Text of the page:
Press Release

NASA Research: Dust devils on Mars might have high-voltage electric fields

By SpaceRef Editor
April 20, 2004
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NASA Research: Dust devils on Mars might have high-voltage electric fields

Scientists have found clues dust devils on Mars might
have high-voltage electric fields, based on observations of
their terrestrial counterpart. This research supports the
vision for space exploration by helping to understand
challenges the martian environment presents to explorers,
both robotic and, eventually, human.

NASA and university researchers discovered dust devils on
Earth have unexpectedly large electric fields, in excess of
4,000 volts per meter, and can generate magnetic fields as
well. Like detectives chasing down a suspect, the scientists
attached instruments to a truck and raced across deserts in
Nevada (2000) and Arizona (2001). They drove through dust
devils to get measurements as part of the Martian Atmosphere
and Dust in the Optical and Radio (MATADOR) activity. The
Arizona observations included a fixed base camp with a full
suite of meteorological instruments.

Dust devils are like miniature tornadoes. They are about 10-
to-100 meters wide with 20-to- 60 mph (32-to-96 kph) winds
swirling around a hot column of rising air. “Dust devils are
common on Mars, and NASA is interested in them as well as
other phenomena as a possible nuisance or hazard to future
human explorers,” said Dr. William Farrell of NASA’s Goddard
Space Flight Center (GSFC) in Greenbelt, Md.

“If martian dust devils are highly electrified, as our
research suggests, they might give rise to increased
discharging or arcing in the low-pressure martian atmosphere,
increased dust adhesion to space suits and equipment, and
interference with radio communications,” Farrell said. He is
the lead author of the paper about this research published
today in the Journal of Geophysical Research. “Complex
tracks, generated by the large martian dust devils, are
commonly found in many regions of Mars, and several dust
devils have been photographed in the act of scouring the
surface,” said MATADOR Principal Investigator Dr. Peter Smith
of the University of Arizona, Tucson, Ariz.

“These martian dust devils dwarf the five-to-10 meter
terrestrial ones, can be greater than 500 meters in diameter
and several thousand meters high. The track patterns are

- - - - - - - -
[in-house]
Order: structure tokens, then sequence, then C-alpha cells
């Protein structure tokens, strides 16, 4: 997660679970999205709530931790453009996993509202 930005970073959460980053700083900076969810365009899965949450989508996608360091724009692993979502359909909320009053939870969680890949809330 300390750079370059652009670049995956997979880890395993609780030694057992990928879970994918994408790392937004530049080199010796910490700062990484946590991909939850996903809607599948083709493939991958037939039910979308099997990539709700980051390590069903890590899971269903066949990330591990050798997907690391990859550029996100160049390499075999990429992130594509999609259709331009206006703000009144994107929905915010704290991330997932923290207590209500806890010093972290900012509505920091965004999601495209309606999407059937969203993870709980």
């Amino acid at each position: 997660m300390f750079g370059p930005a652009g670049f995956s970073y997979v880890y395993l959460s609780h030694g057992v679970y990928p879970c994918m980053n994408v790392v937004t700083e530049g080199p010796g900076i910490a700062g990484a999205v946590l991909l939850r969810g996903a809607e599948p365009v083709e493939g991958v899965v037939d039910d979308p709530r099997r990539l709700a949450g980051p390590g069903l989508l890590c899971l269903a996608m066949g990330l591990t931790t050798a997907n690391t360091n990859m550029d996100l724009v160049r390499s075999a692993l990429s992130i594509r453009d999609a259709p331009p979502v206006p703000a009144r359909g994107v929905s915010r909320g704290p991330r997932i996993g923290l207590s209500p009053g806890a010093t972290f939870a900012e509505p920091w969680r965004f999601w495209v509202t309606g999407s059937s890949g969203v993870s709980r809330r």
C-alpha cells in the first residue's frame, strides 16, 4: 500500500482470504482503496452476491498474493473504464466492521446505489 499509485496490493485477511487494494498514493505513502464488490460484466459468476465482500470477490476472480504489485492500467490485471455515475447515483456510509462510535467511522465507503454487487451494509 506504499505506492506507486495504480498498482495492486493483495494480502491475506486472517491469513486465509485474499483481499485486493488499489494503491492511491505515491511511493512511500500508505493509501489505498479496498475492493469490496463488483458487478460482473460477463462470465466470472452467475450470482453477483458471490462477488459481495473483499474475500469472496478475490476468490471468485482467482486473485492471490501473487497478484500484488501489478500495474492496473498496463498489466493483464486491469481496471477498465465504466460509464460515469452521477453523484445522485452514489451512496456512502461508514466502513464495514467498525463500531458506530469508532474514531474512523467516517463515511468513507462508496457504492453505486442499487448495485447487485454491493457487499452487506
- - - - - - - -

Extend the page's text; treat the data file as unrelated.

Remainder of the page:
known to change from season to season, so these huge dust
pipes must be a large factor in transporting dust and could
be responsible for eroding landforms,” Smith said.
“Two ingredients, present on both Earth and Mars, are
necessary for a dust devil to form: rising air and a source
of rotation,” said Dr. Nilton Renno of the University of
Michigan, Ann Arbor, Mich., a member of the research team and
expert in the fluid dynamics of dust devils. “Wind shear,
such as a change in wind direction and speed with altitude,
is the source for rotation. Stronger updrafts have the
potential to produce stronger dust devils, and larger wind
shear produces larger dust devils,” Renno said.

Dust particles become electrified in dust devils, when they
rub against each other as they are carried by the winds,
transferring positive and negative electric charge the same
way you build up static electricity if you shuffle across a
carpet. Scientists thought there would not be a high-voltage,
large-scale electric field in dust devils, because negatively
charged particles would be evenly mixed with positively
charged particles, so the overall electric charge in the dust
devil would be in balance.

However, the team’s observations indicate smaller particles
become negatively charged, while larger particles become
positively charged. Dust devil winds carry the small,
negatively charged particles high into the air, while the
heavier, positively charged particles remain near the base of
the dust devil. This separation of charges produces the
large-scale electric field, like the positive and negative
terminals on a battery. Since the electrified particles are
in motion, and a magnetic field is just the result of moving
electric charges, the dust devil also generates a magnetic

If martian dust grains have a variety of sizes and
compositions, dust devils on Mars should become electrified
the same way as their particles rub against each other,
according to the team. Martian dust storms, which can cover
the entire planet, are also expected to be strong generators
of electric fields. The team hopes to measure a large dust
storm on Earth and have instruments to detect atmospheric
electric and magnetic fields on future Mars landers.

The team includes researchers from NASA’s GSFC, Glenn
Research Center, Cleveland and Jet Propulsion Laboratory,
Pasadena, Calif.; University of Arizona, Tucson; University
of California, Berkeley; SETI Institute, Mountain View,
Calif.; University of Washington, Seattle; University of
Michigan, Ann Arbor; and Duke University, Durham, N.C. Images
and information about the research are available at:

SpaceRef staff editor.